Alternative Ferry Propulsion Systems: A Case Study

By John W. Waterhouse, P.E.

Is it Right for Your Operation? That Depends, says EBDG’s John Waterhouse.

 
Elliott Bay Design Group (EBDG) serves many ferry customers in North America. These clients read the trade publications and see various articles on new technologies such as hybrid propulsion, battery powered vessels or zero emission vessels. After finishing such an article they ask themselves: “What advantages would that technology bring to my operation and what will it cost?” To that end, EBDG developed some tools to help answer those questions.
 
A case study to evaluate five different propulsion alternatives for a conventional ro-pax ferry was devised, using the following options:
  • Geared Diesel (Baseline)
  • Diesel-Electric
  • Diesel-Electric with 13.4 megawatt battery bank
  • Diesel-electric with 26.8 megawatt battery bank
  • Hydrogen Fuel Cell
 
To calibrate the results, EBDG selected a long-term client, Pierce County, for whom the firm has previously designed and built two double-ended ferries. The county has published data on their operating costs so we can have confidence in using their information to evaluate how different technologies will impact both operating costs and capital costs using the geared diesel configuration as the baseline.
 
The key to any ferry operation is to understand the route. For Pierce County the ferry crosses between Anderson Island and the town of Steilacoom over a distance of approximately 3.5 nautical miles. With a service speed of 11.5 knots the vessel is underway for 21 minutes and in dock for 9 minutes for each half hour voyage. For the purpose of our study, an initial departure at 6 a.m. every morning and a total of 13 round trips per day were all used as assumptions. Costs were based on the ferry operating 350 days per year. The characteristics of the ferry used for this study are shown in Table 1.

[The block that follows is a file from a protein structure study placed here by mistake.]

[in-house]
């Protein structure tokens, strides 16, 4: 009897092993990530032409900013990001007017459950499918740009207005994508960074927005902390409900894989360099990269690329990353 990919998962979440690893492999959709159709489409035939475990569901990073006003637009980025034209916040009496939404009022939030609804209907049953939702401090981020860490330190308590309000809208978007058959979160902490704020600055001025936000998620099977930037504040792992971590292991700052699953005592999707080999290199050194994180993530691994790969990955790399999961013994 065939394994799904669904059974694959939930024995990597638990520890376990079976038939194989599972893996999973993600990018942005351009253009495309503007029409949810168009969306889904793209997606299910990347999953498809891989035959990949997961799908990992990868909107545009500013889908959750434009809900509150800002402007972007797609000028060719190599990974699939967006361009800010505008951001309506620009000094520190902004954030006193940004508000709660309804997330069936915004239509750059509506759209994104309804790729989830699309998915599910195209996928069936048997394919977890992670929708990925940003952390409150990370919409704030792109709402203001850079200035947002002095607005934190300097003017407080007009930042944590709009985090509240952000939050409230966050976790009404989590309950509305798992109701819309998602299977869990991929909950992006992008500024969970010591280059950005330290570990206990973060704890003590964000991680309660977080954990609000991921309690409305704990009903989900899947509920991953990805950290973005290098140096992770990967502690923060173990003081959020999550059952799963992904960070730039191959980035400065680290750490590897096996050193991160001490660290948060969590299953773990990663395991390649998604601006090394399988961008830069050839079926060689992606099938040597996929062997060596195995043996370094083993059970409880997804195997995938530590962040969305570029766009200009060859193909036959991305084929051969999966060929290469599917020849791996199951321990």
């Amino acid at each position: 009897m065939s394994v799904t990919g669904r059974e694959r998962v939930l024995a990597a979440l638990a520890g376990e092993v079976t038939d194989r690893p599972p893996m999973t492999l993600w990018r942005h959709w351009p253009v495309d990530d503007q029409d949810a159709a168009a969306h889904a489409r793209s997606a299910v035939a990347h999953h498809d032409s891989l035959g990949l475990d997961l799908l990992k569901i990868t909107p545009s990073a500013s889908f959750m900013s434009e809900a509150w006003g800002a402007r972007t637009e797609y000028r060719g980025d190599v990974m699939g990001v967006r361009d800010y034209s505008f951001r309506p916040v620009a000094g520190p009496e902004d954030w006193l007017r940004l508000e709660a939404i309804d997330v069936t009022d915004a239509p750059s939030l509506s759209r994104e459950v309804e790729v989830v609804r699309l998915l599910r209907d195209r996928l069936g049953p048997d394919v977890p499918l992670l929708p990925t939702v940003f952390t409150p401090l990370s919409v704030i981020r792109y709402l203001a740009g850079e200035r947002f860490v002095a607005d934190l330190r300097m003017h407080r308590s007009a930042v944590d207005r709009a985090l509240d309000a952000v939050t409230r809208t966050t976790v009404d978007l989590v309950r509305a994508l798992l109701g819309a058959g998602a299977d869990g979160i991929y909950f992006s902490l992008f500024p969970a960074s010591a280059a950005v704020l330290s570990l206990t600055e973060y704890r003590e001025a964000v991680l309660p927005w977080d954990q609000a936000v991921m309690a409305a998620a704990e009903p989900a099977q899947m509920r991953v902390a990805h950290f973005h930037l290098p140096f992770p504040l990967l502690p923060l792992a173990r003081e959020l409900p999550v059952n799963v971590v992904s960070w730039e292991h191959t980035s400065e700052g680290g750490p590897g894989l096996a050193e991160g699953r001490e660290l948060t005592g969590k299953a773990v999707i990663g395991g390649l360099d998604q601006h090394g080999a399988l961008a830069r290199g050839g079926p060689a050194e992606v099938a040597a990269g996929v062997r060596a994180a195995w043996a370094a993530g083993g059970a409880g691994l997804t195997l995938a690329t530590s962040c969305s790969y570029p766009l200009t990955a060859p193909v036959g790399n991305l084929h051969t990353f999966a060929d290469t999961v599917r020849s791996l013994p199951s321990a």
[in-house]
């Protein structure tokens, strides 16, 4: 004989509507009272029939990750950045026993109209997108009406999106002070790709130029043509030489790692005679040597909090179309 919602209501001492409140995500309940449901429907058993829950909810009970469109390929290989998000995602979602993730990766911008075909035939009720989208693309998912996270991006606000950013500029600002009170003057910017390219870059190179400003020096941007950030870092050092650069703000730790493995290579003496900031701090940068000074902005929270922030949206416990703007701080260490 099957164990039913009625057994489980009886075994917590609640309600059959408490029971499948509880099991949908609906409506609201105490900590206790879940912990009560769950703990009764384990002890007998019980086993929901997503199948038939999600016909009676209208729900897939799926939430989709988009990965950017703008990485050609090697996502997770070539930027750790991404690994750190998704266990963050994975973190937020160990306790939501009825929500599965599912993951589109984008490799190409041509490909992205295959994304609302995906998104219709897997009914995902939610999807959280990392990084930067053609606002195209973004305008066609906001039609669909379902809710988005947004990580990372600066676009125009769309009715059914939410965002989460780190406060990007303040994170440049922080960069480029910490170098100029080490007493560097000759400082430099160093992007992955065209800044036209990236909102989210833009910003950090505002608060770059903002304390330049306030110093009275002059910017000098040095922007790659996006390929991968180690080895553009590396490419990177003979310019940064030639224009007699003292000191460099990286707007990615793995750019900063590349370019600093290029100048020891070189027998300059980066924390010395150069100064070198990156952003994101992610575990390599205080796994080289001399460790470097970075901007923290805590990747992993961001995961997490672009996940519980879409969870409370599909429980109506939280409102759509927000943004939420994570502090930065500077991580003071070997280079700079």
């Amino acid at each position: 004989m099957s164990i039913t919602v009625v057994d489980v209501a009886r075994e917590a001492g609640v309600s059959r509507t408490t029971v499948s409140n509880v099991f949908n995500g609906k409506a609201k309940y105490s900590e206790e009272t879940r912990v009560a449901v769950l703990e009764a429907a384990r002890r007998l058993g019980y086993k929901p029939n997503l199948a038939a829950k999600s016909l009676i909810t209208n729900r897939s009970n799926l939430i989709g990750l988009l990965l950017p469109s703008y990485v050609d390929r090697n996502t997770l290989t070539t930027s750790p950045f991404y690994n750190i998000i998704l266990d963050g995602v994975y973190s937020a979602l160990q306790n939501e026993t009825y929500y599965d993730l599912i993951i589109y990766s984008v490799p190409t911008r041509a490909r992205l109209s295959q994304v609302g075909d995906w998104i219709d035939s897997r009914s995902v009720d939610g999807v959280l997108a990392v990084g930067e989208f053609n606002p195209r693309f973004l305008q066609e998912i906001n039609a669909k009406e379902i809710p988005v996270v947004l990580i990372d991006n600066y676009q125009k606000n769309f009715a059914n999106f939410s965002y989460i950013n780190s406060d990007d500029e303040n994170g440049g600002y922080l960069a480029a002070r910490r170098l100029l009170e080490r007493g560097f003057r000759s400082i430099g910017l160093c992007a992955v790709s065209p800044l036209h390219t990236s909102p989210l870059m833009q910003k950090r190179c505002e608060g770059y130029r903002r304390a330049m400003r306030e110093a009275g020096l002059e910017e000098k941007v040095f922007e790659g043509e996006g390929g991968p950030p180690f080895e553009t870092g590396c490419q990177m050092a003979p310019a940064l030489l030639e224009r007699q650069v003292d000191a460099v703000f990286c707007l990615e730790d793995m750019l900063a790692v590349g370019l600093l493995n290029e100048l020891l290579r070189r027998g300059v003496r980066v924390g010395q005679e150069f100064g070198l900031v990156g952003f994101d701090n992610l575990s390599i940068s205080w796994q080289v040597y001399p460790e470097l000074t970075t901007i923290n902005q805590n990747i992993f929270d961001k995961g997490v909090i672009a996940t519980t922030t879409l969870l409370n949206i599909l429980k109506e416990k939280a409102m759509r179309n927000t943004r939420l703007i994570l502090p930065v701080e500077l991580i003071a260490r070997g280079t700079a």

EBDG has developed a spreadsheet tool called ShipCalc to develop initial estimates of vessel weight, powering, electrical demand, etc. ShipCalc uses weight and cost parameters based on the U.S. Navy Ship Work Breakdown Structure (SWBS). Resistance for displacement vessels is calculated using Holtrop and Mennen’s regression analysis. Inputs to the tool include the following variables: physical dimensions, route model, weight parameters, construction cost parameters, crew number and positions, areas and volumes, electrical loads and operating cost parameters.
 
With the output values for the baseline vessel calibrated against actual cost number, EBDG proceeded to look at the propulsion alternatives. We assumed three 600 kW generator sets would take the place of two propulsion engines and two smaller generator sets. The SWBS parametric values for propulsion (SWBS 200) and electrical power and distribution (SWBS 300) were adjusted accordingly and all other SWBS parameters were kept the same. A 10 percent efficiency loss for the electrical power conversion was imposed, instead of a 2 percent factor that was used for the geared diesel arrangement. Fuel consumption rates (lbs/kW/hr) for the generator sets were also assumed the same as for the geared diesel arrangement.